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‘Threat of Long Covid means this is most worrying start to a new school year’

Polly Hudson questions the decision to send children back to school without all the safety measures we had in place before as we still wait to see if vaccines for kids will be approved

A decision still haven’t been taken about pupil vaccinations

I haven’t worn a uniform in years, but I’ve got the worst case of Back-To-School-itis I’ve ever experienced.

A new term’s about to start, and like parents all over the country, I’m worried.

We all want our kids to be educated, for the disruptions of the last two academic years to become a distant memory, but we seem to be starting off on a very wobbly footing.

The Joint Committee on ­Vaccination and Immunisation hasn’t decided whether secondary pupils should be vaccinated, never mind primary. So we’re about to send our precious offspring – those we would do absolutely anything to keep safe, above all else – into battle completely unarmed. Is this OK?

Worse, SAGE has warned that ministers should be planning for a huge rise in Covid cases as schools return. Teaching unions predict that schools will have to reintroduce safety measures within weeks as a result.

Infections are already creeping up, another variant of concern has emerged, all precautions have been removed and many of the new rules are baffling. (Children can continue to go to school even if their parents test positive, to merrily infect whoever they come into contact with, which will be everyone, because bubbles have been scrapped.) Is this OK?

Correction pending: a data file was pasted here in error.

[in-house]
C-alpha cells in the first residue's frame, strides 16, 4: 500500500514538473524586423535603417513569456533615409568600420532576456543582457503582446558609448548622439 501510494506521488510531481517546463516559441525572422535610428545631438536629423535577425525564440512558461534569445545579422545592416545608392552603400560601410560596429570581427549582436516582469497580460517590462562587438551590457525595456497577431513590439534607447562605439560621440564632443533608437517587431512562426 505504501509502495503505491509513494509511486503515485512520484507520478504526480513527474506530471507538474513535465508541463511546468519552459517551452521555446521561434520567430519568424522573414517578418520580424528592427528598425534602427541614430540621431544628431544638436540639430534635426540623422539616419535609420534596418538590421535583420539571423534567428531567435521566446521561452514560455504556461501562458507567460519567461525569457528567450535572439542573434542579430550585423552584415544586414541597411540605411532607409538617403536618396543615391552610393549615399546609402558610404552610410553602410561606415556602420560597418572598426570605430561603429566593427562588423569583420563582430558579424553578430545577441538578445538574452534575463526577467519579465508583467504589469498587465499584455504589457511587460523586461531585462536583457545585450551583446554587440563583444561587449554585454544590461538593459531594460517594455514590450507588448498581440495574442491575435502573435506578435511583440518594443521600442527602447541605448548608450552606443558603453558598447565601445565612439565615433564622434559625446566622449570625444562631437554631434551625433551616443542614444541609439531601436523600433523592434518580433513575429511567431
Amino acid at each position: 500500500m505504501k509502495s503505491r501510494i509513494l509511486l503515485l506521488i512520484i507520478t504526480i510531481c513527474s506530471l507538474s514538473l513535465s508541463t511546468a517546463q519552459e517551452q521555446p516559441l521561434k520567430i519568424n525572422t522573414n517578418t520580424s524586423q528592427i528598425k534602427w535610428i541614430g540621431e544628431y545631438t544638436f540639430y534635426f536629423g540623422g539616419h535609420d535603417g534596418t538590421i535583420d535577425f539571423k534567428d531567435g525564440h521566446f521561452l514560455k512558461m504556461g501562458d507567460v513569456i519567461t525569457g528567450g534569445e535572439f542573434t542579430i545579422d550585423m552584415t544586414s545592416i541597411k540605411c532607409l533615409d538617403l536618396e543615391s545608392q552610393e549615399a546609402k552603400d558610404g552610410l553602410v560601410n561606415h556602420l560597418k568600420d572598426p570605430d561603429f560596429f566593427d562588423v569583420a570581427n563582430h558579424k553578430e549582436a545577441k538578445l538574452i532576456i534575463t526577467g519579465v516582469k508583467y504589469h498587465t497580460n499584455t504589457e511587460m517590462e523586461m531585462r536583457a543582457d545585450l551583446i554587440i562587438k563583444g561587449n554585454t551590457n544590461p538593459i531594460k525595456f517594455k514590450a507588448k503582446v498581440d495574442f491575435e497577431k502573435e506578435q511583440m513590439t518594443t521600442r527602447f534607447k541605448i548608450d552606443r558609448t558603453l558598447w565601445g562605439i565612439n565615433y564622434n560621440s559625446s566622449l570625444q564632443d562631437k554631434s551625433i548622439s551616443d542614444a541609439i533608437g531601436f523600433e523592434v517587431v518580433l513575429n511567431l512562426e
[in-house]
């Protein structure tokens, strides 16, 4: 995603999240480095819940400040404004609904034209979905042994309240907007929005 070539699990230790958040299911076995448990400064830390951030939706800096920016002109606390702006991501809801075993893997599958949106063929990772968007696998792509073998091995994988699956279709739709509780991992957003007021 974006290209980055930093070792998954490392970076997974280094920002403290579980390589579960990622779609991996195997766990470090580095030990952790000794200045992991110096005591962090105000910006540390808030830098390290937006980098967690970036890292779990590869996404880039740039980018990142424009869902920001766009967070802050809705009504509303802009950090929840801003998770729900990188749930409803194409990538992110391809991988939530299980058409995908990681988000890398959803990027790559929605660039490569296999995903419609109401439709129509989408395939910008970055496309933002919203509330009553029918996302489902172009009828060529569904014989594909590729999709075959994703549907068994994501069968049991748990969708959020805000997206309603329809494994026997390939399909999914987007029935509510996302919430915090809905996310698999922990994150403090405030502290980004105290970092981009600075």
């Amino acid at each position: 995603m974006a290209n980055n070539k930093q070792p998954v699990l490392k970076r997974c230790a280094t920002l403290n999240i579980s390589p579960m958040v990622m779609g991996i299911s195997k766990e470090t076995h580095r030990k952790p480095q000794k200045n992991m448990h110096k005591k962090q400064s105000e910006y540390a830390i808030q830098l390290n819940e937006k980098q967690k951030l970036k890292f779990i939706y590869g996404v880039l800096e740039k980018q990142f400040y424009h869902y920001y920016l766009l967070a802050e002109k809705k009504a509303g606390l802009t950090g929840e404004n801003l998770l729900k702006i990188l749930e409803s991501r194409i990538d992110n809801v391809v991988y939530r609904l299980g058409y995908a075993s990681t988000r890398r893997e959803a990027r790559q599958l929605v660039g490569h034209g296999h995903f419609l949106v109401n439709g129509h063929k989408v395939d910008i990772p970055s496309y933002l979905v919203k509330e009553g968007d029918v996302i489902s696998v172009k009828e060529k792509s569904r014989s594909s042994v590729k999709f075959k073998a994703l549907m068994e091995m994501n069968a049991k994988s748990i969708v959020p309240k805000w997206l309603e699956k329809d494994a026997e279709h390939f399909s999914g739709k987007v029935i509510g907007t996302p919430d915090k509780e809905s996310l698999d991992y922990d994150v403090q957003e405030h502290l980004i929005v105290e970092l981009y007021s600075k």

Statistically kids are unlikely to be very ill if they catch Covid, although it’s not impossible. American children went back to school in early August and the number in hospital there is higher than it’s ever been.

But how ill they get while they have ­coronavirus is only half the story. An ­estimated 34,000 children in the UK are suffering from Long Covid, new ONS research shows.

As more and more people around me fall prey to its ­debilitating effects, what I’m starting to be more concerned about is the risk of our children catching something now that negatively impacts them for the rest of their lives.

We talk about Long Covid like it’s one thing, one syndrome fits all, when really it seems it’s different for everyone.

Although exhaustion appears universal, I know someone whose heart has been badly affected, another who has problems with his lungs. A mum of three who – a year after ‘recovering’ from the virus – struggles to climb the stairs in her house.

A woman in her 50s who has to keep an oxygen tank in every room and can never work again.

A bloke who used to run five miles every day, now he can’t walk to the end of his road.







Sometimes I speak on the phone to a friend who has it, and after a while it’s like his batteries are running out, you can tangibly hear his energy draining away. He has been living like this for 14 months, with no end in sight.

If my son, who is seven, goes to school, catches this virus, and then has to endure lasting health implications that affect the rest of his entire life, I’d never forgive… who? Myself? The Government? The JCVI? And what difference would that make anyway? By then it will be too late.

If we get this wrong, it is our ­children who will pay the price – possibly with a life sentence of ill health, that could stop them becoming the people they want to be, having the future they dream of.

Seriously, is this OK?




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